2. On page 67 of A Glossary of Critical Thinking Terms & Concepts, read the entry on sociocentricity.

3. Read the one-page article, “Natural Egocentric Dispositions.”

4. Read about intellectual virtues on pages 24-26 of The Miniature Guide to Critical Thinking Concepts & Tools.

5. Complete the activity, “Distinguish Intellectual Humility from Intellectual Arrogance.” (Be sure to read the text at the top of the page first.)

When completing this activity, use examples from your own thinking, rather than hypothetical thinking or thinking by other people.

6. Complete the activity, “When Have You Been Intellectually Autonomous? When Have You Lacked Intellectual Autonomy?” (Be sure to read the text at the top of the page first.)


Critical Thinking in Everyday Life

Led by Dr. Gerald Nosich

Thursday, January 25th, 2024


View Recording


2:00 p.m. Eastern Standard Time
(11:00 a.m. PST)

 Duration: 60 Minutes

 

Gaining command of your life requires, first and foremost, gaining command of the thinking that commands your life. Using explicit concepts in critical thinking helps you gain control of your reasoning, emotions, and desires, and realize all of which you are capable as a unique person.

When it comes to effectiveness in daily life, we cannot overstate the importance of 1) learning the explicit tools of critical thinking; 2) using them to understand your immediate circumstances, the trajectory of your life, and the complex and rapidly-changing world we live in; and 3) forging the best path forward for self-fulfillment and achievement at the highest level of which you are capable.

This webinar will discuss practical ways of leveraging critical thinking insights and tools in day-to-day pursuits. Dr. Nosich will then respond to your questions on the topic.

Because this webinar Q&A partially depends upon your questions as participants, we recommend completing as many of the following activities as you can beforehand. These require an account in The Center for Critical Thinking Community Online, where a 30-day free trial is available for new users. You are not required to complete the activities to join the webinar, but doing so can be highly useful for your and others’ learning.

1. Read pages 10-13 in The Thinker's Guide to the Human Mind.

2. Read pages 12, 14, 30, and 19-21 in The Miniature Guide to Critical Thinking Concepts & Tools.

3. Watch “Using the Tools of Critical Thinking for Effective Decision-Making.”

For those who wish to delve deeper into the concepts discussed in this webinar, we recommend the following activities:

3. Complete the activity “Analyze the Logic of a Problem or Issue,” focusing on a challenge you are currently facing. Be sure to read the text at the top of the page first.

4. Complete the activity, “Target Significance in Thinking.” Be sure to read the text at the top of the page first.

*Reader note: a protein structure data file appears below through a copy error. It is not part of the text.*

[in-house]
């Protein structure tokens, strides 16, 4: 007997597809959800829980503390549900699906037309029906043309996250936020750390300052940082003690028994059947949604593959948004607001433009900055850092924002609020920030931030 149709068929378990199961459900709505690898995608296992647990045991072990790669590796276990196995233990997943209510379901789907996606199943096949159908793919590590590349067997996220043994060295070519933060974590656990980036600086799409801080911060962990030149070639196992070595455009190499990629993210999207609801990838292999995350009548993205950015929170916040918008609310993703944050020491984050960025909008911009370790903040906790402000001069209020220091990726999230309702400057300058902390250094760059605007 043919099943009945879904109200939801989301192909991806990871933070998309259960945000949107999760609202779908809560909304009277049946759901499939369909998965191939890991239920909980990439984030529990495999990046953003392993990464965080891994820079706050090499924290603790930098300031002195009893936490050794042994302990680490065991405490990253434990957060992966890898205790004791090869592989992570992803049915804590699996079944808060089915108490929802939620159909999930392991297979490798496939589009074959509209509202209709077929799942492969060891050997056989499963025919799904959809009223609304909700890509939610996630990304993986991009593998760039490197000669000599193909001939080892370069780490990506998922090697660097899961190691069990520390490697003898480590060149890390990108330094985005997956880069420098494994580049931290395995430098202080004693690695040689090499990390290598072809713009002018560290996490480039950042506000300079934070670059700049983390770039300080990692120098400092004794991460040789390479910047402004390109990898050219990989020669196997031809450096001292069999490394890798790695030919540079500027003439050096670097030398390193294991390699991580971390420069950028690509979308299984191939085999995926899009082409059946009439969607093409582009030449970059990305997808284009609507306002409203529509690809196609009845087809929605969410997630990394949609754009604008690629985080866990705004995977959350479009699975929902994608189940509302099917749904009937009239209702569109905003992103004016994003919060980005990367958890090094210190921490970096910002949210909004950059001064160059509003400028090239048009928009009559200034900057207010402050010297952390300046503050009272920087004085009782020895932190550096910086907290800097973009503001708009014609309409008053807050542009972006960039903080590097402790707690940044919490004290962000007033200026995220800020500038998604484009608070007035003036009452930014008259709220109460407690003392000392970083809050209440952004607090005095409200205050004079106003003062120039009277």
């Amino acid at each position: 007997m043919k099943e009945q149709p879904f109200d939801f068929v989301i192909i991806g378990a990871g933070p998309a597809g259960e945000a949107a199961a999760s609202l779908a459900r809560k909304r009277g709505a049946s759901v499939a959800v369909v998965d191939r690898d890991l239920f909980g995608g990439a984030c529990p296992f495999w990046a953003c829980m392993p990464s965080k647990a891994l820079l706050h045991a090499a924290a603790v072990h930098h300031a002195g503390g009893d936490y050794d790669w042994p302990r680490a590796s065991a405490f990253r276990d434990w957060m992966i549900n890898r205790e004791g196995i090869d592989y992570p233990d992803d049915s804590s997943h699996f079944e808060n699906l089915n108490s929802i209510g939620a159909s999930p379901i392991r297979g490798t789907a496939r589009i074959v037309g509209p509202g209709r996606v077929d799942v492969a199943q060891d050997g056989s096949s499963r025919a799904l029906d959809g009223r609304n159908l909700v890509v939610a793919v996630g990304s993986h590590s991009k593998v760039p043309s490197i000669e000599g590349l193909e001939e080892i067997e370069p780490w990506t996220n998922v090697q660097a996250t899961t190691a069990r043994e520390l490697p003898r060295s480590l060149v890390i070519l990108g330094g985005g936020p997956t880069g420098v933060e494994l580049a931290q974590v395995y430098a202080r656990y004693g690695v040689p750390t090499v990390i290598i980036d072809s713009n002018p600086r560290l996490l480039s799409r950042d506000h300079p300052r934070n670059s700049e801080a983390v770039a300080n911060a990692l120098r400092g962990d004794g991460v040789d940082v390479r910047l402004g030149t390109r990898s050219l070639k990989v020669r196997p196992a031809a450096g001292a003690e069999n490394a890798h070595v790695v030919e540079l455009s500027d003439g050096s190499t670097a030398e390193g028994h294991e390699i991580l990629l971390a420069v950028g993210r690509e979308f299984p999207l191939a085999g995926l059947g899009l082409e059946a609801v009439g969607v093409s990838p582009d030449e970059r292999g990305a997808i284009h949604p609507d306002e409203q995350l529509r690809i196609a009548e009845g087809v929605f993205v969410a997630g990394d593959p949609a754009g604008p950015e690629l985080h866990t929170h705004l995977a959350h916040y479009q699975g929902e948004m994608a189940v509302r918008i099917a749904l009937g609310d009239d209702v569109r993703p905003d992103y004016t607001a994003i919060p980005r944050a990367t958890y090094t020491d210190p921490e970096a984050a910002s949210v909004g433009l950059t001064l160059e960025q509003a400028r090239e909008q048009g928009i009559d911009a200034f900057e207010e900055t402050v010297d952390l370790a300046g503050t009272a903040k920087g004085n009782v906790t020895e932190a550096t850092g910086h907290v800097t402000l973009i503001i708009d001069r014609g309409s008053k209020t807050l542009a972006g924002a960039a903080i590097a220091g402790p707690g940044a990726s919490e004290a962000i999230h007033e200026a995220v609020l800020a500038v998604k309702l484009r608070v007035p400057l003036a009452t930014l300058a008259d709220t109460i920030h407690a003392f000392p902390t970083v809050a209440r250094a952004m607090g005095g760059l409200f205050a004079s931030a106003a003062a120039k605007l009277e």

How Society Determines or Influences Most of What We Do

Led by Dr. Linda Elder

Wednesday, January 3rd, 2024


View Recording Here


1:00 p.m. Eastern Standard Time
(10:00 a.m. PST)

 

Human life entails membership in multiple human groups, such as one’s family, peer group, profession, and religion. We begin participating in at least some of these groups before we are even aware of ourselves as living beings, with each group imposing some level of conformity on us as a condition of acceptance. For most people, compliance with group rules is largely automatic and unreflective. Conformity of thought and behavior is the rule in humans, with independence the rare exception.

Society can be conceptualized as a sort of “super-group” under whose umbrella other groups exist. As such, regardless of your family, friends, subculture, and so forth, you are influenced in nearly all of your behaviors by the society in which you live. This webinar will explore the extent of said influence, illuminate important examples thereof, and discuss how you can begin recognizing and relieving this societal pressure so as to act more independently – wherever doing so makes sense.

Because this webinar Q&A partially depends upon your questions as participants, we recommend completing as many of the following activities as you can beforehand. These require an account in The Center for Critical Thinking Community Online, where a 30-day free trial is available for new users. You are not required to complete the activities to join the webinar, but doing so can be highly useful for your and others’ learning.

1. On page 67 of A Glossary of Critical Thinking Terms & Concepts, read the entry on sociocentricity.

2. Watch the video, “Human Sociocentricity & Critical Thinking – Part 1.”

3. Watch the video, “Human Sociocentricity & Critical Thinking – Part 2.”

For those who wish to delve deeper into the concepts discussed in this webinar, we recommend the following activities:

4. Complete the activity, “Identify the Impact of Group Influence.”

5. Complete the activity, “Distinguish Between Reasonable and Unreasonable Ideas Within a Group.”


Webinar Q&A Archives from Previous Years